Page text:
BAJA CANTINA CELEBRATES CINCO DE MAYO
Just a few blocks from the Marina, the locals favorite Mexican restaurant Baja Cantina transformed into a giant party spot at the occasion of Cinco de Mayo last Thursday night.
Baja Cantina is popular for celebrating the Mexican holiday with its all-week festivities featuring flamenco musicians, Don Julio Tequila tasting, and live performance of Latin group Sun and Soul to animate the 'big day', May 5.
"We have the same lined-up for the past thirty years and we get all walks-in life, from all-timers to party animals," said General Manager Will Marquis.
The restaurant had however kept its usual agenda with Lobster night on Tuesdays, and Surf night on Wednesdays, so that the habitual clientele could still enjoy their routine visit, giving the restaurant the tranquil ambiance of a regular week.
"Tonight is very slow because everybody is saving up their energy for the big party on Thursday night," said waitress Beth Nelson on Tuesday night. "It gets crazy, but the crowd is not as desirable."
Dino Alba, a Marina del Ray local who frequents Baja Cantina almost on a daily basis, says he would never come for Cinco de Mayo. "It's an immature day, all the idiots come out. And they raise the prices."
Cinco de Mayo, which celebrates the 1862 Mexico's victory over the French Army, has truly become an emblem of fiesta for Southern Californians.
The admission cover charge on Thursday night was $10, and the weather was not at its best, but it did not discourage anyone waiting in the interminable line.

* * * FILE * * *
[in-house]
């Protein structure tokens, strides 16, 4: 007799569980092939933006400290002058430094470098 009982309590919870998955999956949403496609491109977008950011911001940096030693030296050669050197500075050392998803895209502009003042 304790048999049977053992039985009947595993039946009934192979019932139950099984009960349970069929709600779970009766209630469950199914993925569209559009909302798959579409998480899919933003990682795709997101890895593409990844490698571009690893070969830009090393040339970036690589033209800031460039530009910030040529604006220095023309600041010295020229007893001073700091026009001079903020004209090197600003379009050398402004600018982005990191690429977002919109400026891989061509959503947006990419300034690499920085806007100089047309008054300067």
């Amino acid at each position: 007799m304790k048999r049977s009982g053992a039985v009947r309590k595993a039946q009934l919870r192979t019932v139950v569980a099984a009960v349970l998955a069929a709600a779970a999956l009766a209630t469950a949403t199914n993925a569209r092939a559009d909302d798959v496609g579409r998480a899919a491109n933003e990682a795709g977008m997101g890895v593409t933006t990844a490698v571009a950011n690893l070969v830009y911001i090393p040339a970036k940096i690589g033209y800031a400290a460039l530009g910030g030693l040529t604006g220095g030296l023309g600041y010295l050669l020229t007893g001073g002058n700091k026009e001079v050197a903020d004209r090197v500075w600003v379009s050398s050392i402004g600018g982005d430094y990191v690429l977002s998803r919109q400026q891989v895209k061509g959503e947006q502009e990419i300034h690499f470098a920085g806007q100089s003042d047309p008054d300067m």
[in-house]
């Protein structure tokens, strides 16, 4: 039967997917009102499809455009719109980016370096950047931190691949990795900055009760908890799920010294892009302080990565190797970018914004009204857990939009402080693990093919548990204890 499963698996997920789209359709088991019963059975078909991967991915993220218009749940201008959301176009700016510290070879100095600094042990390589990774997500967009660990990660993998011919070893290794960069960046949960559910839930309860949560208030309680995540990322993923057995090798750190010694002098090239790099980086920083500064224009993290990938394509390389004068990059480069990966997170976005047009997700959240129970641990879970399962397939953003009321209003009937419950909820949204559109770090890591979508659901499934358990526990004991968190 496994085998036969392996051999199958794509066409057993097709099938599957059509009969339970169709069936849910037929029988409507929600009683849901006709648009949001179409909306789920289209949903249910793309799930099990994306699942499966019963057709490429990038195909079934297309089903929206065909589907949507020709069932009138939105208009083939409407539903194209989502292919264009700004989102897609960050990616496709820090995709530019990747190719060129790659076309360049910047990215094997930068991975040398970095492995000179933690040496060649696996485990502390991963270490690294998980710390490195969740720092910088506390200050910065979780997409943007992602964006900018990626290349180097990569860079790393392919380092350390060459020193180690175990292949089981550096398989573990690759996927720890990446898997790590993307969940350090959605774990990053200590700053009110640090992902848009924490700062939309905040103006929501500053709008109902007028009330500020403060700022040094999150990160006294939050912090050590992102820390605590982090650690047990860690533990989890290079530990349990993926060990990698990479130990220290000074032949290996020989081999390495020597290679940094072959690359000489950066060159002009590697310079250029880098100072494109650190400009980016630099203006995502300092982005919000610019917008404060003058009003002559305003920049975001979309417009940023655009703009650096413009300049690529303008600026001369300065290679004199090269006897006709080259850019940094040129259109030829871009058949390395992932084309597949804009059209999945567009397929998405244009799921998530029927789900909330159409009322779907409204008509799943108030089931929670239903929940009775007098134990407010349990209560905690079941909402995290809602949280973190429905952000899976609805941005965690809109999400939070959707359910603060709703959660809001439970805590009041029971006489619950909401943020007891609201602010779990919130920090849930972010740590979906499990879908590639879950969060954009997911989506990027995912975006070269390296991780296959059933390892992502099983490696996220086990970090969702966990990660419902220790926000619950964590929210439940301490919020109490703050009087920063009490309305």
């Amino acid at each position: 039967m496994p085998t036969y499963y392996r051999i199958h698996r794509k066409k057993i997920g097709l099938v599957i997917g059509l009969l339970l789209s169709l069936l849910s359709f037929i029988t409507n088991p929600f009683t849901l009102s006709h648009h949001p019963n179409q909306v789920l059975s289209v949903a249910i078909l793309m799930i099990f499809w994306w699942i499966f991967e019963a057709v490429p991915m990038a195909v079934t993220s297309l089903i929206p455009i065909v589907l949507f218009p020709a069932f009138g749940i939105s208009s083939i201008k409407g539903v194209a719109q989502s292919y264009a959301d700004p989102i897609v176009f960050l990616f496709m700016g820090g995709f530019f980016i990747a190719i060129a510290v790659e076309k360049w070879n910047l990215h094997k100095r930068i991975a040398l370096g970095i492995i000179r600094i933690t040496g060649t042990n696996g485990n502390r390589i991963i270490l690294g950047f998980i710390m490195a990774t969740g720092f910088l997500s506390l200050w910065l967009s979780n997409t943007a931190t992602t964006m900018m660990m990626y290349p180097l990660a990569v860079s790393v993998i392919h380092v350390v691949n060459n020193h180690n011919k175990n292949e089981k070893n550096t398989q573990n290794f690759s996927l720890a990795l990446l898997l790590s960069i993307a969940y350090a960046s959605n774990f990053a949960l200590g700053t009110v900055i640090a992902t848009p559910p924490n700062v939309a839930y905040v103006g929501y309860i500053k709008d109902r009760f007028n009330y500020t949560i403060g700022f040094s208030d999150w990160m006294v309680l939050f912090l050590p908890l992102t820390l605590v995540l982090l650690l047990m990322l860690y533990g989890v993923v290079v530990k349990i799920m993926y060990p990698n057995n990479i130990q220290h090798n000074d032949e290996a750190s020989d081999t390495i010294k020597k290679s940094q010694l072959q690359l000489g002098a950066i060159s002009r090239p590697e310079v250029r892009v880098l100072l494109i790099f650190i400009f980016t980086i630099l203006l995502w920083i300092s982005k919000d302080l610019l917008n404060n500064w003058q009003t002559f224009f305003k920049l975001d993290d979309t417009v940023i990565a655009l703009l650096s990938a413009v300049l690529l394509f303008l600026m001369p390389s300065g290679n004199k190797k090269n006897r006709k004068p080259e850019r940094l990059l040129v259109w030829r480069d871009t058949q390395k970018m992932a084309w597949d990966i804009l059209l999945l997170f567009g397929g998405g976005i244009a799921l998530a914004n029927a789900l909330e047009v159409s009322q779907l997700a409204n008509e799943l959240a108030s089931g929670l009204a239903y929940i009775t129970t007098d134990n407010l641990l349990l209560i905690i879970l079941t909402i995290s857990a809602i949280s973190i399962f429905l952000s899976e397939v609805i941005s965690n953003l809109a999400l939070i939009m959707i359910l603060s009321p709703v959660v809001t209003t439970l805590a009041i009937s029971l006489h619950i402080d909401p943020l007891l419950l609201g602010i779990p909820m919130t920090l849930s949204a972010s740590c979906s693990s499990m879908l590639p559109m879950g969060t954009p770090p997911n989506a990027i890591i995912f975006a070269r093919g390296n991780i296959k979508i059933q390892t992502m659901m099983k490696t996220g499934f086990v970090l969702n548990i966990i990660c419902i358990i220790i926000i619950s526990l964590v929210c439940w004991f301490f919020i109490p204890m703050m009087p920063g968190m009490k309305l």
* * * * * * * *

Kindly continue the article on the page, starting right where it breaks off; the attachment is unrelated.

"I love it! The people, the ambiance, the drinks, the cute boys!" said the young and hip Christina Yamakawa. "It's a perfect place for Cinco de Mayo."
Some were there for business, like the real estate broker Bruce Funstone, who distributed business cards around. "I am here to meet people, but I am also here to have fun," said Funstone.
" It's nice to see all those people who have different religions and ethnicities getting along so well. Everybody is coming together under the unity of Cinco de Mayo."
Nested in a corner of the parking lot was a stand of characters' drawings by Haiku Angelz. For the festival, Angelz, who owns an art center, drew creative portraits for the clientele and only accepted tips. While she admits that people were more generous with bartenders, she said she enjoyed the crowd.
"I grew up in the area and tonight I saw people I hadn't seen for 15 years!" said Angelz. "It was a Venice High reunion."
For the occasion, the parking lot became a playground featuring an outdoor bar and a concert stage for Sun and Soul who played all afternoon and evening. But people were too busy to pay attention to the music, and more interested in meeting and joking with each other with a margarita at hand.
The security, whether visible or under-cover, was omnipresent throughout the evening, in order to prevent any incidents due to excessive Tequila drinking.
Even though the restaurant's two large patios were far from being packed, the Fire Marshall insisted that the place had reached its full capacity and therefore greatly restrained its admission. As a result, many people waited in vain for hours in the line just to be told they could not get in.
"We need walking place for service and for people to freely move. People get irritable and aggressive when it gets too crowded, especially if they have been drinking," said one of the evening security guard, Christopher Billot.
The lucky crowd inside Baja Cantina was definitely in good hands with the non-profit organization Scooter Patrol giving free rides home to those who had been celebrating too much.
Whether on business or there just for plain fun, everyone agreed that the Mexican hot spot Baja Cantina has mastered the art of celebrating Cinco de Mayo, with its attractive clientele, groovy music and of course, tasty margarita.